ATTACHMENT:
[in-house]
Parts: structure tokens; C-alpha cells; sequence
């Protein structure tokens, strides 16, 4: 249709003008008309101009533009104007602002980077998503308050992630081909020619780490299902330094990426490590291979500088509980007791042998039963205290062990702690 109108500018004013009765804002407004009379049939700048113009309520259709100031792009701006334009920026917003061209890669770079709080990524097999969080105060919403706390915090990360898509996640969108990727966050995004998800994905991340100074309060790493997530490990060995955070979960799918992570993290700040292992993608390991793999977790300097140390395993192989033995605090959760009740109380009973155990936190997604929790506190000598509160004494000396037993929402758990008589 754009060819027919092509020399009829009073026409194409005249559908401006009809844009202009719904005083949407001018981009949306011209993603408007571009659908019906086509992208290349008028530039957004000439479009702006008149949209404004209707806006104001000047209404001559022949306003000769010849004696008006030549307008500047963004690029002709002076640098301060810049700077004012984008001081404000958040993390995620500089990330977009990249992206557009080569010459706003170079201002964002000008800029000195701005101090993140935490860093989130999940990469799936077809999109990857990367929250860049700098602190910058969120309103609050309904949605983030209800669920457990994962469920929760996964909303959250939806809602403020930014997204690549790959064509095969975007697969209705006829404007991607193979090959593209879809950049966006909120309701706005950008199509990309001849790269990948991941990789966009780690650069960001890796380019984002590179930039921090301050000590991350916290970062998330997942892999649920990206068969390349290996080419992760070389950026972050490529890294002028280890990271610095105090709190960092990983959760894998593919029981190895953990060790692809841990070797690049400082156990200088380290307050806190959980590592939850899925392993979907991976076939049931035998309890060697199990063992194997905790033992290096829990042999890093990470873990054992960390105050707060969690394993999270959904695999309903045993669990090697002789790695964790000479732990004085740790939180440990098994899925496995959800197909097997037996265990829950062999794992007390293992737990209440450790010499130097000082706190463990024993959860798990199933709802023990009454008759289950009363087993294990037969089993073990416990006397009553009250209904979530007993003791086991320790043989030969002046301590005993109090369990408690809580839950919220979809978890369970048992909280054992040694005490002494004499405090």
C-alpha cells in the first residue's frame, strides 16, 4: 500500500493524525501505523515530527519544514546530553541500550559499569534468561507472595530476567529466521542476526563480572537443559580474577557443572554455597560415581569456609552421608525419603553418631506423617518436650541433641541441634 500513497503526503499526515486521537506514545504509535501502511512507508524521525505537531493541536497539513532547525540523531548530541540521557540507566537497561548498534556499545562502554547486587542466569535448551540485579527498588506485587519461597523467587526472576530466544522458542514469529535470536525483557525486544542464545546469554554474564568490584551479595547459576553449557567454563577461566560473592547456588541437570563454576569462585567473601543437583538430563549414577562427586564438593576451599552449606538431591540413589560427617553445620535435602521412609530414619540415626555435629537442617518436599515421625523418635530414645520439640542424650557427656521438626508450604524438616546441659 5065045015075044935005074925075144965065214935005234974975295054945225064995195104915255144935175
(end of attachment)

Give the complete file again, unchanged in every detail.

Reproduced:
[in-house]
Parts: structure tokens; C-alpha cells; sequence
């Protein structure tokens, strides 16, 4: 249709003008008309101009533009104007602002980077998503308050992630081909020619780490299902330094990426490590291979500088509980007791042998039963205290062990702690 109108500018004013009765804002407004009379049939700048113009309520259709100031792009701006334009920026917003061209890669770079709080990524097999969080105060919403706390915090990360898509996640969108990727966050995004998800994905991340100074309060790493997530490990060995955070979960799918992570993290700040292992993608390991793999977790300097140390395993192989033995605090959760009740109380009973155990936190997604929790506190000598509160004494000396037993929402758990008589 754009060819027919092509020399009829009073026409194409005249559908401006009809844009202009719904005083949407001018981009949306011209993603408007571009659908019906086509992208290349008028530039957004000439479009702006008149949209404004209707806006104001000047209404001559022949306003000769010849004696008006030549307008500047963004690029002709002076640098301060810049700077004012984008001081404000958040993390995620500089990330977009990249992206557009080569010459706003170079201002964002000008800029000195701005101090993140935490860093989130999940990469799936077809999109990857990367929250860049700098602190910058969120309103609050309904949605983030209800669920457990994962469920929760996964909303959250939806809602403020930014997204690549790959064509095969975007697969209705006829404007991607193979090959593209879809950049966006909120309701706005950008199509990309001849790269990948991941990789966009780690650069960001890796380019984002590179930039921090301050000590991350916290970062998330997942892999649920990206068969390349290996080419992760070389950026972050490529890294002028280890990271610095105090709190960092990983959760894998593919029981190895953990060790692809841990070797690049400082156990200088380290307050806190959980590592939850899925392993979907991976076939049931035998309890060697199990063992194997905790033992290096829990042999890093990470873990054992960390105050707060969690394993999270959904695999309903045993669990090697002789790695964790000479732990004085740790939180440990098994899925496995959800197909097997037996265990829950062999794992007390293992737990209440450790010499130097000082706190463990024993959860798990199933709802023990009454008759289950009363087993294990037969089993073990416990006397009553009250209904979530007993003791086991320790043989030969002046301590005993109090369990408690809580839950919220979809978890369970048992909280054992040694005490002494004499405090």
C-alpha cells in the first residue's frame, strides 16, 4: 500500500493524525501505523515530527519544514546530553541500550559499569534468561507472595530476567529466521542476526563480572537443559580474577557443572554455597560415581569456609552421608525419603553418631506423617518436650541433641541441634 500513497503526503499526515486521537506514545504509535501502511512507508524521525505537531493541536497539513532547525540523531548530541540521557540507566537497561548498534556499545562502554547486587542466569535448551540485579527498588506485587519461597523467587526472576530466544522458542514469529535470536525483557525486544542464545546469554554474564568490584551479595547459576553449557567454563577461566560473592547456588541437570563454576569462585567473601543437583538430563549414577562427586564438593576451599552449606538431591540413589560427617553445620535435602521412609530414619540415626555435629537442617518436599515421625523418635530414645520439640542424650557427656521438626508450604524438616546441659 5065045015075044935005074925075144965065214935005234974975295054945225064995195104915255144935175